Amiga floppy drive connector
Making a connector (I probably didn't need to make)
In between the Mac screen stuff going on I have some other projects happening. I'm in the middle of a ReAmiga 1200 build and when the very last chip I needed arrived I made some progress. Which is me all over, I would much rather be building physical things than writing code most of the time. Progress was stopped by a faulty Paula chip but I got thinking about the new machine's storage.
The ReAmiga allows floppy drive swapping on the mainboard, so an external drive can be DF0: - removing the internal floppy and adding an internal power supply wouldn't reduce compatibility at all. I really like the Goex from Centuriontech.eu and decided to make it externally housed with a better control knob and display panel (that's another story). What you can't get easily in 2021 is the 23-pin male DSUB connector.
The 23-pin version of these connectors appears to have been more or less a Commodore whim just as the 19-pin was Apple's. Nobody knows about them today - most manufacturers don't even show them as obsolete products, while the 25-pin style is plentiful and still available. I heard about someone having a small quantity manufactured in the last few years but originals are no longer to be found at a sane price, I saw one listed for over $800 on eBay last week. No doubt the seller hoping someone was that desparate...
(Could I have found one connector, under $10, if I looked hard enough? Of course! But I like making things.)
I bought some pins from Mouser and 3D printed some designs to try and make my own and discovered that these things need some really fine tolerances to fit and work. Initial plans to print a one piece front didn't work because the printer isn't quite accurate enough. Forget about putting numbers near every pin like the old ones used to have - I used a triangle marker near pin 1 but it is near impossible to see. In the design program it is easy to forget just how small these thngs are, then in the slicer realise that a feature that is just five layers high isn't going to come out as you hoped.
After a few iterations I had a rear part with a rear hole size that allowed the crimped part of the pin to pass through but not the barrel. I also made a front part that would accept the pins and hold them correctly in the trapezoid pattern, behind a shroud like the original plug. I had to mess with that front part a little - chamfering the holes where the pins insert was a good idea to aid insertion but too much chamfer allowed the barrels to be pulled forward out of the rear part, leaving pins staggered after removal. Eventually I arrived at chamfer dimensions that hold the barrel steady and help get all the pins inserted. Drilling out the front printed holes with a 1mm drill bit in a pin vise made it much easier to get the pins through.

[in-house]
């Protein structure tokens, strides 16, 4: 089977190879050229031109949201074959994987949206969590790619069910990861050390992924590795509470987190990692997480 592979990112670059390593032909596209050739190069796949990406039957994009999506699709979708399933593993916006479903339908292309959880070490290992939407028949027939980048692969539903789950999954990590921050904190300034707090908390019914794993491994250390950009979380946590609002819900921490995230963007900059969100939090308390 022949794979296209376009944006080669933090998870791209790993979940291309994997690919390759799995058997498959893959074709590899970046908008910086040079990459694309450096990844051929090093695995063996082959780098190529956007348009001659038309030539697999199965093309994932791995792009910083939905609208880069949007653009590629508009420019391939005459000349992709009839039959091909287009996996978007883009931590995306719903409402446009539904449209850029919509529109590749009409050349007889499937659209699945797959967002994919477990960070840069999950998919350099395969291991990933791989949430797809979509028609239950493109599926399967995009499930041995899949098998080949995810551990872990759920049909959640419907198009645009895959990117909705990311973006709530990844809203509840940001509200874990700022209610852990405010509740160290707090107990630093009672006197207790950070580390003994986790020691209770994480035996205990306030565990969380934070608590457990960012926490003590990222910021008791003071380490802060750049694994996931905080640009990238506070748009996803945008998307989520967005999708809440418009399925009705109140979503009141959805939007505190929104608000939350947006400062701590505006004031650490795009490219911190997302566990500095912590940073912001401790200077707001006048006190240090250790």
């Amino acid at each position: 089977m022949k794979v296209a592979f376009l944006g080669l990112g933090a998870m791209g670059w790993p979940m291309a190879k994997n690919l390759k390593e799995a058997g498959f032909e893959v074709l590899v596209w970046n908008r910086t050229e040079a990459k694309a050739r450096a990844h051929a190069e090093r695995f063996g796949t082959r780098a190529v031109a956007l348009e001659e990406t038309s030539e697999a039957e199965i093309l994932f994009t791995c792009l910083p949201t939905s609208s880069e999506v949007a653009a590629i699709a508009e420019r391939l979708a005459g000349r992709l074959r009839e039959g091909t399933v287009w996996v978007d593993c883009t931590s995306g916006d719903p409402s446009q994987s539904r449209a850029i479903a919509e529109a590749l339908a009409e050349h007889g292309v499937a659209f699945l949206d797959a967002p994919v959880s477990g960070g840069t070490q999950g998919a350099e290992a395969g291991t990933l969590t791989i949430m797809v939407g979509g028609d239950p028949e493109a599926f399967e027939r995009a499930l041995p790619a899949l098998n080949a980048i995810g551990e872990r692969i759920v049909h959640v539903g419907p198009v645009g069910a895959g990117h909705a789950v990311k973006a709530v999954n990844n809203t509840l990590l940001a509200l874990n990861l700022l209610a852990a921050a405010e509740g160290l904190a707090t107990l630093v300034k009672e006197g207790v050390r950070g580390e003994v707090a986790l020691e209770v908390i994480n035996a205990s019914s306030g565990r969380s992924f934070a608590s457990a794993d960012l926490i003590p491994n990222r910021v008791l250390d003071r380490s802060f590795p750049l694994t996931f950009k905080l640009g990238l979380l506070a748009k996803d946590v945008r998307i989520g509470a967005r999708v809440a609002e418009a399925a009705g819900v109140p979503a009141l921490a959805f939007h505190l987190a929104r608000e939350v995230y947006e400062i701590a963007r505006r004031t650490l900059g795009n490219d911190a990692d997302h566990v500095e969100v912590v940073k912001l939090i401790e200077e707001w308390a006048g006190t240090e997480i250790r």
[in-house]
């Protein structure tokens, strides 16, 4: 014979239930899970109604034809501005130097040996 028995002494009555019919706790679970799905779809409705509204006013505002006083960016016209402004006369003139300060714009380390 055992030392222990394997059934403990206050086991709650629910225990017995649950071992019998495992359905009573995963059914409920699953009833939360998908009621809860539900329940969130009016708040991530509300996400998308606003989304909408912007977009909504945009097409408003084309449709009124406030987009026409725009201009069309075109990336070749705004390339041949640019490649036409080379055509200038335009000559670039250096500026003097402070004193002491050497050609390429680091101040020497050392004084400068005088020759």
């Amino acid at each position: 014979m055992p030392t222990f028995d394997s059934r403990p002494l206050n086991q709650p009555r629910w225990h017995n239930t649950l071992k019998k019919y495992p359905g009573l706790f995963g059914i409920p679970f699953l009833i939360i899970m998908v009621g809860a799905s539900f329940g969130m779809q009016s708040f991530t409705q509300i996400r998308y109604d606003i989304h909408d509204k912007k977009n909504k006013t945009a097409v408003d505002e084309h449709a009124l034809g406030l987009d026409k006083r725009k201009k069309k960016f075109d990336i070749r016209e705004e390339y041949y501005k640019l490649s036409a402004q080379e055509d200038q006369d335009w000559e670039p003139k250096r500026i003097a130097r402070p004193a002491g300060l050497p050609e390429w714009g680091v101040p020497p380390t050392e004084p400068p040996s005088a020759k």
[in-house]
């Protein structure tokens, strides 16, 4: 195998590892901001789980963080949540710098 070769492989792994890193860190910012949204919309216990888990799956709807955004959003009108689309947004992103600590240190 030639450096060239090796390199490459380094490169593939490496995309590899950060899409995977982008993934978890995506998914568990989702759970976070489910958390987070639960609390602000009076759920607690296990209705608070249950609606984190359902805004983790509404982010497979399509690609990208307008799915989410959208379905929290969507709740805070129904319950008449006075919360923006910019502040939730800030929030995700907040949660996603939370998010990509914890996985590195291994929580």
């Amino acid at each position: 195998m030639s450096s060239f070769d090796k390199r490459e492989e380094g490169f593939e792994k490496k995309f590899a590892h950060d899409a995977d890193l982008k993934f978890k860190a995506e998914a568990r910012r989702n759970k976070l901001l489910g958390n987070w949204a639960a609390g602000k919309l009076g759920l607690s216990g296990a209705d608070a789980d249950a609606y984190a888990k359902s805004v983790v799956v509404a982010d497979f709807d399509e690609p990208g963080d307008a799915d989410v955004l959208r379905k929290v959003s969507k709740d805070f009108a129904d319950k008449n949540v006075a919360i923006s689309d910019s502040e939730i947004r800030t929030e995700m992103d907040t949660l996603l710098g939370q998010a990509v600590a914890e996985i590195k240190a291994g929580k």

Originally I decided to try a friction fit where the widest part of the pin ("barrel"), above the pin itself, would fit so tightly into the printed housing that it would not come out when inserted and removed from a socket. This wasn't a terrible plan but getting the pins fitted required a lot of force and after a few bent pins it clearly wasn't going to be a reliable method. Then I decided to try the split front approach on the basis that the barrel was still the largest part of the pin and could be sandwiched between the two parts.
(Maybe there are pins that would have been easier to design for, I did not find them.)
The wires thread through the back printed assembly. Know your crimper - mine is an Engineer PA-20. Get the connector in exactly the right spot in the tool and the wire fully inserted before crimping or the pin bends like a banana.
Once crimped, the wire and pin pass back though the holes and the barrel is seated.
The pins all need to be inserted through the front printed part. Chamfers around the tops of the holes help to align but there is a fair bit of friction here. Best to put the shroud facing down on a flat surface and push gently down once sure the pins are aligned in the holes.
Once together the two pieces are held together by the shell ridges. The pins are held in place between the two pieces.
Functionally complete, next thing was to make it robust. I made a shell that uses two ridges top and bottom (four total) to retain the front and back pin assembly in the joined position. The final step was a cable clamp to make sure insertion and removal does not tug any of the wires out of its pin.
Doing this made it obvious why we now use USB for nearly everything, so many wires! I was lucky to have picked up a 20 metre cable someone was throwing out, this 25-conductor stuff is expensive if you can even find it.
(Thanks to the anonymous person that gave me the pictured cork floppy disk coaster, I use it constantly.)